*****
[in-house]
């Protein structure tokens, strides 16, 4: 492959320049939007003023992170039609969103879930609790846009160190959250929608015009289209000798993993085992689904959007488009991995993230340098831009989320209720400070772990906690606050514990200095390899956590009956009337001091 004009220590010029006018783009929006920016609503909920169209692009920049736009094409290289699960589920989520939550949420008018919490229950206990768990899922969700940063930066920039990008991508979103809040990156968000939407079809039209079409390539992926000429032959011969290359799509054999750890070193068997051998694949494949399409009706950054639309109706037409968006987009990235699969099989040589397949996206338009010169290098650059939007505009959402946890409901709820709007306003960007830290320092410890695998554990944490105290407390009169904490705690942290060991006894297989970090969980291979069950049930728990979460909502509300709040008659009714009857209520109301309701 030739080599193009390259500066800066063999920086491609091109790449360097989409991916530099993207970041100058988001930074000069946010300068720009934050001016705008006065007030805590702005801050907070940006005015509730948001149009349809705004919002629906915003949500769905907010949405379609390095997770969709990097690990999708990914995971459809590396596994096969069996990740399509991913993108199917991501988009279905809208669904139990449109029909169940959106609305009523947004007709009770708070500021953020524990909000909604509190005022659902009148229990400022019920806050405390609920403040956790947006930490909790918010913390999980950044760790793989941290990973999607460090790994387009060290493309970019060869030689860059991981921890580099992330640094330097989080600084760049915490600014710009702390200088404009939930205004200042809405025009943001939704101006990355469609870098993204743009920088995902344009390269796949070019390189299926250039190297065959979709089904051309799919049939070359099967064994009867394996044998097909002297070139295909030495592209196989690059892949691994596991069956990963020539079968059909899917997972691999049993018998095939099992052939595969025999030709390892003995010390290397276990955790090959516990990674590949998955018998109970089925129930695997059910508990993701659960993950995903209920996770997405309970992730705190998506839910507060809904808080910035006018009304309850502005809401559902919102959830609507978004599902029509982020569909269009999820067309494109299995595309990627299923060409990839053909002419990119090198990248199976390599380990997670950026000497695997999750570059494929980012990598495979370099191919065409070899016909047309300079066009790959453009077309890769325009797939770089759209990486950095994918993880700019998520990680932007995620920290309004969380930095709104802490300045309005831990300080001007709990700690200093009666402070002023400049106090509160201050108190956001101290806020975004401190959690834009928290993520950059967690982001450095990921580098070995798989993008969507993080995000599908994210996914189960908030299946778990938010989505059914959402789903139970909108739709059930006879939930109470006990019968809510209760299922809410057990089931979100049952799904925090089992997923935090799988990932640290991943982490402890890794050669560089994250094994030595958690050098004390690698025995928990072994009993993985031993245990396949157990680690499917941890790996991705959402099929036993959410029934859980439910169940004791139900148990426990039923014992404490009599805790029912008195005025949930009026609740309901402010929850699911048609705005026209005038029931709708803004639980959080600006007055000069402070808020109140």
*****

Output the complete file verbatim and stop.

[in-house]
């Protein structure tokens, strides 16, 4: 492959320049939007003023992170039609969103879930609790846009160190959250929608015009289209000798993993085992689904959007488009991995993230340098831009989320209720400070772990906690606050514990200095390899956590009956009337001091 004009220590010029006018783009929006920016609503909920169209692009920049736009094409290289699960589920989520939550949420008018919490229950206990768990899922969700940063930066920039990008991508979103809040990156968000939407079809039209079409390539992926000429032959011969290359799509054999750890070193068997051998694949494949399409009706950054639309109706037409968006987009990235699969099989040589397949996206338009010169290098650059939007505009959402946890409901709820709007306003960007830290320092410890695998554990944490105290407390009169904490705690942290060991006894297989970090969980291979069950049930728990979460909502509300709040008659009714009857209520109301309701 030739080599193009390259500066800066063999920086491609091109790449360097989409991916530099993207970041100058988001930074000069946010300068720009934050001016705008006065007030805590702005801050907070940006005015509730948001149009349809705004919002629906915003949500769905907010949405379609390095997770969709990097690990999708990914995971459809590396596994096969069996990740399509991913993108199917991501988009279905809208669904139990449109029909169940959106609305009523947004007709009770708070500021953020524990909000909604509190005022659902009148229990400022019920806050405390609920403040956790947006930490909790918010913390999980950044760790793989941290990973999607460090790994387009060290493309970019060869030689860059991981921890580099992330640094330097989080600084760049915490600014710009702390200088404009939930205004200042809405025009943001939704101006990355469609870098993204743009920088995902344009390269796949070019390189299926250039190297065959979709089904051309799919049939070359099967064994009867394996044998097909002297070139295909030495592209196989690059892949691994596991069956990963020539079968059909899917997972691999049993018998095939099992052939595969025999030709390892003995010390290397276990955790090959516990990674590949998955018998109970089925129930695997059910508990993701659960993950995903209920996770997405309970992730705190998506839910507060809904808080910035006018009304309850502005809401559902919102959830609507978004599902029509982020569909269009999820067309494109299995595309990627299923060409990839053909002419990119090198990248199976390599380990997670950026000497695997999750570059494929980012990598495979370099191919065409070899016909047309300079066009790959453009077309890769325009797939770089759209990486950095994918993880700019998520990680932007995620920290309004969380930095709104802490300045309005831990300080001007709990700690200093009666402070002023400049106090509160201050108190956001101290806020975004401190959690834009928290993520950059967690982001450095990921580098070995798989993008969507993080995000599908994210996914189960908030299946778990938010989505059914959402789903139970909108739709059930006879939930109470006990019968809510209760299922809410057990089931979100049952799904925090089992997923935090799988990932640290991943982490402890890794050669560089994250094994030595958690050098004390690698025995928990072994009993993985031993245990396949157990680690499917941890790996991705959402099929036993959410029934859980439910169940004791139900148990426990039923014992404490009599805790029912008195005025949930009026609740309901402010929850699911048609705005026209005038029931709708803004639980959080600006007055000069402070808020109140």